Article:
Should I use Tailscale or WireGuard® to secure my network? The answer is yes!
Tailscale is built on top of WireGuard; we think very highly of it.
We designed Tailscale to make it easier to use WireGuard to secure your network connections. You might decide to use WireGuard directly, without Tailscale. This is a guide to using Tailscale vs. configuring and running WireGuard directly.
WireGuard is typically configured using the wg-quick tool. To connect two devices, you install WireGuard on each device, generate keys for each device, and then write a text configuration for each device. The configuration includes information about the device (port to listen on, private IP address, private key) and information about the peer device (public key, endpoint where the peer device can be reached, private IPs associated with the peer device). It’s straightforward, particularly for a VPN. Every pair of devices requires a configuration entry, so the total number of configuration entries grows quadratically in the number of devices if they are fully connected to each other.
To connect devices using Tailscale, you install and log in to Tailscale on each device. Tailscale manages key distribution and all configurations for you. This can be particularly useful if some of the devices belong to non-technical users.
WireGuard ensures that all traffic flowing between two devices is secure. It does not ensure that those devices can connect; that is up to you. WireGuard has a persistent keepalive option, which can keep the tunnel open through NAT devices. But in some cases to ensure that your devices can communicate, you may need to open a hole in your firewall or configure port forwarding on your router. WireGuard can detect and adapt to changing IP addresses as long as a connection remains open and both ends do not change addresses simultaneously. Establishing a connection or re-establishing a broken connection requires updating configuration files.
Tailscale takes care of on-demand NAT traversal so that devices can talk to each other directly in most circumstances, without manual configuration. When NAT traversal fails, Tailscale relays encrypted traffic, so that devices can always talk to each other, albeit with higher latency in that case. There is no need to modify firewalls or routers; any devices that can reach the internet can reach each other. (Tailscale traffic between two devices on the same LAN does not leave that LAN.)
Tailscale and WireGuard offer identical point-to-point traffic encryption.
Using Tailscale introduces a dependency on Tailscale’s security. Using WireGuard directly does not. It is important to note that a device’s private key never leaves the device and thus Tailscale cannot decrypt network traffic. Our client code is open source, so you can confirm that yourself.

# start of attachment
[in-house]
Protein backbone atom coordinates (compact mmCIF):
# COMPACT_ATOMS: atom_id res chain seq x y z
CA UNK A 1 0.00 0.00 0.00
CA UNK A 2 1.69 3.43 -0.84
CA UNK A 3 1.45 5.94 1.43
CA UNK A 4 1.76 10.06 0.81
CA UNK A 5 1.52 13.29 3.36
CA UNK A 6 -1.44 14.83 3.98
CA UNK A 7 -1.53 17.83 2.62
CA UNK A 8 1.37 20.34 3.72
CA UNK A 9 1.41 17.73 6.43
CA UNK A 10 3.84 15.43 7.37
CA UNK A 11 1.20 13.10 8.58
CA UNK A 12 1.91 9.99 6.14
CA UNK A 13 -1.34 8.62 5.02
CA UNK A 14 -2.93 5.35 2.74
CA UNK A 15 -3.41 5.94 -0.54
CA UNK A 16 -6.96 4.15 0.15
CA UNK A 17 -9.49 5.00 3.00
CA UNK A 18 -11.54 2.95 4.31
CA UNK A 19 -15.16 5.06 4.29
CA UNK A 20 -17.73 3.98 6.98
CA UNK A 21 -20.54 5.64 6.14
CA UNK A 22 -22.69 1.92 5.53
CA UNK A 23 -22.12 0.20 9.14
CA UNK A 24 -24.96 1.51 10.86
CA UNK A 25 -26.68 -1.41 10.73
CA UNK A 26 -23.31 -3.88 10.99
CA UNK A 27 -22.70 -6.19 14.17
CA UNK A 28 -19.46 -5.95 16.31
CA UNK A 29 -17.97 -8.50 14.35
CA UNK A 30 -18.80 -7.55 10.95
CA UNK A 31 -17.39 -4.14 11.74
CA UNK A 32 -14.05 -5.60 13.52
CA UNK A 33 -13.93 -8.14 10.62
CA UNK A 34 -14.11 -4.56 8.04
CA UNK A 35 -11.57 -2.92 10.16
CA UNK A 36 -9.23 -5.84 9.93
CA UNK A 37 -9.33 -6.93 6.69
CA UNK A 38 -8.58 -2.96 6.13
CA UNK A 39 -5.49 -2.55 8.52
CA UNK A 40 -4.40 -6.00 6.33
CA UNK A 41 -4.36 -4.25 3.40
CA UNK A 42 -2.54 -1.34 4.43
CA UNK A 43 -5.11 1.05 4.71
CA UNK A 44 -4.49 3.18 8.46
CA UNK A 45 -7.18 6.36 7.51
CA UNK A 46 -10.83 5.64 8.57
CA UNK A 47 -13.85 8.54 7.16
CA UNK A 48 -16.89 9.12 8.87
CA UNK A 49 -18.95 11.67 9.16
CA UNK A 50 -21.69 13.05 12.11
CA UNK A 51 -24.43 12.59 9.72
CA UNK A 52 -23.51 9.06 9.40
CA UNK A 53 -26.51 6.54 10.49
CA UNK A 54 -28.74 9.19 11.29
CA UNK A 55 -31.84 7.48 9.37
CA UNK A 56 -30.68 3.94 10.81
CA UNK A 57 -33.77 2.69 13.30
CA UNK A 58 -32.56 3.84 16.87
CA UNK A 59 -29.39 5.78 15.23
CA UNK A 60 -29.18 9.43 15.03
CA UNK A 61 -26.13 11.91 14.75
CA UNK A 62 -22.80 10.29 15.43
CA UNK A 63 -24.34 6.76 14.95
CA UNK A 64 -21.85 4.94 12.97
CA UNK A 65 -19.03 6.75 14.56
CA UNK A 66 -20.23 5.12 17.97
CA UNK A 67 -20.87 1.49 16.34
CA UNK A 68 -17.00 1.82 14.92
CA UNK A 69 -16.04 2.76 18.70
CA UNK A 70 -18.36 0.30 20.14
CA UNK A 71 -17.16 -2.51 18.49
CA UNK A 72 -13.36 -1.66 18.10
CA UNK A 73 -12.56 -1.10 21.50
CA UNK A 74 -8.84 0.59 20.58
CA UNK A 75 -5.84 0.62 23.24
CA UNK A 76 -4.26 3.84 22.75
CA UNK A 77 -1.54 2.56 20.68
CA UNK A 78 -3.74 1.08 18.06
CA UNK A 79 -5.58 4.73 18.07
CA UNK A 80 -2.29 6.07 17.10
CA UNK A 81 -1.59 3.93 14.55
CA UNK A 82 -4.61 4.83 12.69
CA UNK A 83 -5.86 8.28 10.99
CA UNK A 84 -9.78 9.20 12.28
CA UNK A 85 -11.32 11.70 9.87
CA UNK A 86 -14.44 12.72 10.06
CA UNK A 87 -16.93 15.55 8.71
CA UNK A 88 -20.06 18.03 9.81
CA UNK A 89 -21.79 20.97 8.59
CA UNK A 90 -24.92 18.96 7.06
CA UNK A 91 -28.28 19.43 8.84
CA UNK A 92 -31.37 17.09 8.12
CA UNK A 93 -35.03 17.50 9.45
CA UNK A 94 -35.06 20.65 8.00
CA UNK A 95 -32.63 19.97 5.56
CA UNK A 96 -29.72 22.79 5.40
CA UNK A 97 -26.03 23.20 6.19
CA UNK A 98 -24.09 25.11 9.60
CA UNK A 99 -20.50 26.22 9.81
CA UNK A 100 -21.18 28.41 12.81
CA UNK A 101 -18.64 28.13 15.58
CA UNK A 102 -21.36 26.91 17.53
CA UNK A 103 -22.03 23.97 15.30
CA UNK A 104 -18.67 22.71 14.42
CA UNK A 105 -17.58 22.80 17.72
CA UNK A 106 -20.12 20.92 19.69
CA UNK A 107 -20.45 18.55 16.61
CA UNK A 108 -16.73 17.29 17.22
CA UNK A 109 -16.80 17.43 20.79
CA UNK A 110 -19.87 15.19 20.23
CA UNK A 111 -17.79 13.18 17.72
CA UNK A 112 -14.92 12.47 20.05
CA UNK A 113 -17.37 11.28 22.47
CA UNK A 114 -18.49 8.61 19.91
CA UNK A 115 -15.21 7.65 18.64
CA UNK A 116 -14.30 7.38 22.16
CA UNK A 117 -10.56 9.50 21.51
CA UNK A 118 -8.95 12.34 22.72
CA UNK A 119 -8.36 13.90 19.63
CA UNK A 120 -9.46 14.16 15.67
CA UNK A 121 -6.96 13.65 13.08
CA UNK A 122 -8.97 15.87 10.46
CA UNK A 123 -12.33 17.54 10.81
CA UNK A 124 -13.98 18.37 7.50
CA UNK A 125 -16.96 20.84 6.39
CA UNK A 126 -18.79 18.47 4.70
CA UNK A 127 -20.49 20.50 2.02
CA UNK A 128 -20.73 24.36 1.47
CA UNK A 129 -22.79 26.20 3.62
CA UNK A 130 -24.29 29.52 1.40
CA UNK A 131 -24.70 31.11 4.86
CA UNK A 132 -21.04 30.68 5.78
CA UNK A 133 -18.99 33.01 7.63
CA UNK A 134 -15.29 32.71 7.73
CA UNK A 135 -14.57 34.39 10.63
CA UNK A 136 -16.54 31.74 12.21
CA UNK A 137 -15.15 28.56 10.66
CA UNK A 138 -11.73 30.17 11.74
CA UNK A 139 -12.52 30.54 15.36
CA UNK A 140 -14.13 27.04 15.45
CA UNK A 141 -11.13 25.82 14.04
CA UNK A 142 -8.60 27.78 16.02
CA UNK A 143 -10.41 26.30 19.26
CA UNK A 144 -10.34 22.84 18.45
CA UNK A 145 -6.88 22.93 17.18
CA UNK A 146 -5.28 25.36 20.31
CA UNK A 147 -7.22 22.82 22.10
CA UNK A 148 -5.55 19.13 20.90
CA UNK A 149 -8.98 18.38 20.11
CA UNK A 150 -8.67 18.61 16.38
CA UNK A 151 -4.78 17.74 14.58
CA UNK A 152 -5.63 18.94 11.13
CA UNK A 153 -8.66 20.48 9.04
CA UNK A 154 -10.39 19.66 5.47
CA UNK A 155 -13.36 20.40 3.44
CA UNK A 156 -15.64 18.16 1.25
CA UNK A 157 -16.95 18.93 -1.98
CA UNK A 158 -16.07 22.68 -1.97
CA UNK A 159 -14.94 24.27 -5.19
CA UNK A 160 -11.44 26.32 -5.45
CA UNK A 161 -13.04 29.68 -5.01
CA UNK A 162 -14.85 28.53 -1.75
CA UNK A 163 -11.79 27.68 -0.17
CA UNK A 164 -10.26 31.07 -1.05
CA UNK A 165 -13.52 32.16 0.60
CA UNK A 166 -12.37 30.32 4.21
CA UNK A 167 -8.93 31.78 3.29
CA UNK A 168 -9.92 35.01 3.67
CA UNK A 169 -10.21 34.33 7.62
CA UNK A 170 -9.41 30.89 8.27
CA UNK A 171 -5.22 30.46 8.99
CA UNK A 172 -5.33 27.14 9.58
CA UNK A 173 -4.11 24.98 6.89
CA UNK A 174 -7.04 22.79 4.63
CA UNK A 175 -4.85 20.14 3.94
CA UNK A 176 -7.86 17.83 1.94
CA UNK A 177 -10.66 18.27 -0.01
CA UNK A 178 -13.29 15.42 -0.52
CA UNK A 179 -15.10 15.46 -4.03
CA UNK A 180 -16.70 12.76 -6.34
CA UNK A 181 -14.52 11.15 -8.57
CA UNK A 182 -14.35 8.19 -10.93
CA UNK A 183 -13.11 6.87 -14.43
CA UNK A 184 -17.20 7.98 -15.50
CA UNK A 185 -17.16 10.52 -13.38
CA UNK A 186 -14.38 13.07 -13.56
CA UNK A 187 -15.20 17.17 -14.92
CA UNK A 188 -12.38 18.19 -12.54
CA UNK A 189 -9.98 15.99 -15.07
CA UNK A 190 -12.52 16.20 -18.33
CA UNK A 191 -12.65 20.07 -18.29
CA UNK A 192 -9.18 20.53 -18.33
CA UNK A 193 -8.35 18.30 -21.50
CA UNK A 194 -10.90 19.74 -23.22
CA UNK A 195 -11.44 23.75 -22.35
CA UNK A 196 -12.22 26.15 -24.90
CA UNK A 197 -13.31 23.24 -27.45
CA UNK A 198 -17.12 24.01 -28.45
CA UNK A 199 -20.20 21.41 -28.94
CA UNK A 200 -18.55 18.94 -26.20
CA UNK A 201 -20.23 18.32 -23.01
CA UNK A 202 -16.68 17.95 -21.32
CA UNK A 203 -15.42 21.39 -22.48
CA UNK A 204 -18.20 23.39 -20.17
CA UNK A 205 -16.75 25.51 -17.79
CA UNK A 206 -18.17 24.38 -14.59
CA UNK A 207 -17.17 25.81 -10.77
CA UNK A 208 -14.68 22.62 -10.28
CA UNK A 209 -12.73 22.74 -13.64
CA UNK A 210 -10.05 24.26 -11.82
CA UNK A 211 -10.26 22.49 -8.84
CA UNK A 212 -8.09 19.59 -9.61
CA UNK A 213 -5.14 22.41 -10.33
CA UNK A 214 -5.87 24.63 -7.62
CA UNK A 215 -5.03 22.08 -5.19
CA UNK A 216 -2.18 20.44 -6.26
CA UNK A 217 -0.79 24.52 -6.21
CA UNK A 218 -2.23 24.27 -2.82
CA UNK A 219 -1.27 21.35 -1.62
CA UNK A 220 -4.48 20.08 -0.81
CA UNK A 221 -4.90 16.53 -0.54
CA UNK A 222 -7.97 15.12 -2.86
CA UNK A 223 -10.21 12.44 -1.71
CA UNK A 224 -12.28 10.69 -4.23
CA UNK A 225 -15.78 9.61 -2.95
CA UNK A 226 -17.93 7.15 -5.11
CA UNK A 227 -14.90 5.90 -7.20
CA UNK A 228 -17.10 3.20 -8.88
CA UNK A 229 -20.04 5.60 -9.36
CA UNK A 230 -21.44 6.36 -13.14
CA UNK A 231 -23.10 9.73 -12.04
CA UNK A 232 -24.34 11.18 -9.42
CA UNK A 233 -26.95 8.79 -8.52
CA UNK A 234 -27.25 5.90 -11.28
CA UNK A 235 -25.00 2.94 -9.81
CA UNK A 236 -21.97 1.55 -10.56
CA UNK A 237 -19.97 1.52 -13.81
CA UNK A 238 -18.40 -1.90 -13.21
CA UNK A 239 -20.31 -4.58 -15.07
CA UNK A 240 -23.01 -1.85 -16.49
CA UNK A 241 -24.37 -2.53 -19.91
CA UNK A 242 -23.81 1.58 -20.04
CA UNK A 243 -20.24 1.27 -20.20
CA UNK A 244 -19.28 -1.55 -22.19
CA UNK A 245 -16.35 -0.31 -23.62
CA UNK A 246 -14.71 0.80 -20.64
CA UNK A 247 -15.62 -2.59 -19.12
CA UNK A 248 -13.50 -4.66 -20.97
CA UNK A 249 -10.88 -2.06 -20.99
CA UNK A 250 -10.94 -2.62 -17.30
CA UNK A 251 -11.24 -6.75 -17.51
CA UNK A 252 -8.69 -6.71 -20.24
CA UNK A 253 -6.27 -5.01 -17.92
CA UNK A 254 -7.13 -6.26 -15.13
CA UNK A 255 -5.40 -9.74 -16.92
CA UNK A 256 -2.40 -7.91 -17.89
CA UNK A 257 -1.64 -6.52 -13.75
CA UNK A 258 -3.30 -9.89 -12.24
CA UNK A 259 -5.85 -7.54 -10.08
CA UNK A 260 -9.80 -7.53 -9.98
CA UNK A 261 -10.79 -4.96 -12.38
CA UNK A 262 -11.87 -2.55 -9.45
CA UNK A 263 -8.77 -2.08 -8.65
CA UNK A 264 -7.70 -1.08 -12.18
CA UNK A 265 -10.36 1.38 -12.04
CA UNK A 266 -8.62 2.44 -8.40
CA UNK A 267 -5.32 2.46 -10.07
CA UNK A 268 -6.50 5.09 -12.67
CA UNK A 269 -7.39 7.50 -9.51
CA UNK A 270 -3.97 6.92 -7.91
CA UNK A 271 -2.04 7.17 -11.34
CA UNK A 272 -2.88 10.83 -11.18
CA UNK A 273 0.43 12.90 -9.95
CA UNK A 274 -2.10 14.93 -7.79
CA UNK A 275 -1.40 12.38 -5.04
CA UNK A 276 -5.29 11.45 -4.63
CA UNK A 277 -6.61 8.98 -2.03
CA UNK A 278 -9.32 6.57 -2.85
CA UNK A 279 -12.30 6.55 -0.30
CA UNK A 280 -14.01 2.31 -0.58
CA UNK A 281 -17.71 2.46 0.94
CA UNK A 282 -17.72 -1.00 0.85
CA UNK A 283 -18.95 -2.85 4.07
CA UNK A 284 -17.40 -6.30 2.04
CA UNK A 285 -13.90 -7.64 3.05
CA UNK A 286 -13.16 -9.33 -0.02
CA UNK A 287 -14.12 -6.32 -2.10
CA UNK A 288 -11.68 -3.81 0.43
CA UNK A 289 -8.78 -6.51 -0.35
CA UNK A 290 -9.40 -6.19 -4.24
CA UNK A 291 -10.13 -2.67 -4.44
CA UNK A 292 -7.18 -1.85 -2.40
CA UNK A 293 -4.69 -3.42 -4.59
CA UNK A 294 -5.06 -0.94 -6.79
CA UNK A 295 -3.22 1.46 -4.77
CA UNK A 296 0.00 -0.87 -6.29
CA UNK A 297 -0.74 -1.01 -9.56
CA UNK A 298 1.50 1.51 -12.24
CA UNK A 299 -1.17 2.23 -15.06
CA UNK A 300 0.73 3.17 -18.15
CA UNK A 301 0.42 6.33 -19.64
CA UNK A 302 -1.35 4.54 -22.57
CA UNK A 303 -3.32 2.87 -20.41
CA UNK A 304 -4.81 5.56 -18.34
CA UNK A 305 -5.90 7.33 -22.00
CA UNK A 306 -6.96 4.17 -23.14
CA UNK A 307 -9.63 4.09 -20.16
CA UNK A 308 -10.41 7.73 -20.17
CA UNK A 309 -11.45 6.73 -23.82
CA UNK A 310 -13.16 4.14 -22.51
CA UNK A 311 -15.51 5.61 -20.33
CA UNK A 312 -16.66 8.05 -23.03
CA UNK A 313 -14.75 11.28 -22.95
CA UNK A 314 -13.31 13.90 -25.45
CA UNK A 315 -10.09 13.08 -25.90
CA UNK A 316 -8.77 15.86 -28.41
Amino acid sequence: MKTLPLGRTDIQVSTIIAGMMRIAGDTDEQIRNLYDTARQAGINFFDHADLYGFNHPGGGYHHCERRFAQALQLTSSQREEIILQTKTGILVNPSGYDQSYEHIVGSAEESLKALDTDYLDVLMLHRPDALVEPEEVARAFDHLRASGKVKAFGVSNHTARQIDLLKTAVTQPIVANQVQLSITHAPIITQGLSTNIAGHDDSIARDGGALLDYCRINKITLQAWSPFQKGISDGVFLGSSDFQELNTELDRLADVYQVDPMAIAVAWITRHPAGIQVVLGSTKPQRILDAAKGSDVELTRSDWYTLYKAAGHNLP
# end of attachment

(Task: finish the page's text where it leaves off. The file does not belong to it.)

All plans, including Starter and Premium plans, add an ACL layer on top of WireGuard, so that you can further control network traffic. You can do some of this directly with WireGuard by not setting up tunnels between devices that should not communicate or by using the operating system firewall to control traffic flow. Tailscale ACLs allow you to express ACLs for everything in a single place using users, groups, and tags, which are easier to maintain than a list of which device pairs may communicate
Even without the Team or Business plan, Tailscale offers some basic, unidirectional ACL controls. For example, any node may turn on “Shields Up” mode, which prevents all incoming connections.
Using WireGuard directly offers better performance than using Tailscale. Tailscale does more than WireGuard, so that will always be true. We aim to minimize that gap, and Tailscale generally offers good bandwidth and excellent latency, particularly compared to non-WireGuard VPNs.
The most significant performance difference is on Linux. On Linux, WireGuard is available as a kernel module. Tailscale currently uses the userspace WireGuard implementation, which has more overhead.
The most common scenario in which Tailscale users notice bandwidth or latency issues is when Tailscale is relaying network traffic, which is unavoidably slower. In that case, the devices would be unable to connect at all using WireGuard directly, so no direct comparison is available.
By design, WireGuard provides secure point to point communication. It is intended to be a building block.
Tailscale has a broader set of features. For example, we offer MagicDNS to make it easier to reach other devices on your VPN. We have out of the box support for subnet routing to allow employees access to an office network via an exit node running Tailscale. And more features are in the works.
When using WireGuard directly, you may use any tools desired to administer your network. There is an active community that can answer questions on IRC or a mailing list.
Tailscale’s focus on convenience makes many IT requests self-service. Tailscale has an admin console on our website. As of Dec 2020, Tailscale’s admin API is in beta and available by request. Tailscale offers community support for our free pricing tiers and direct support for all paid plans.
The bottom line
We suspect that using WireGuard directly will be most appealing if you have a small, stable number of Linux servers whose connections you want to secure. Using Tailscale will make the most sense if you want things to Just Work, you are administering a VPN for many different users, or if you want the extra features or centralized ACLs Tailscale offers.
But everyone’s network and needs are different. And we’ve helped debug a lot of networks; when we say everyone’s network is different, we know whereof we speak, and we mean it!
Using WireGuard directly is a very reasonable choice, and if you’re thinking about doing it, we encourage you to give it a try. If you later decide that you want the convenience and extra features that Tailscale offers, it’s easy to switch.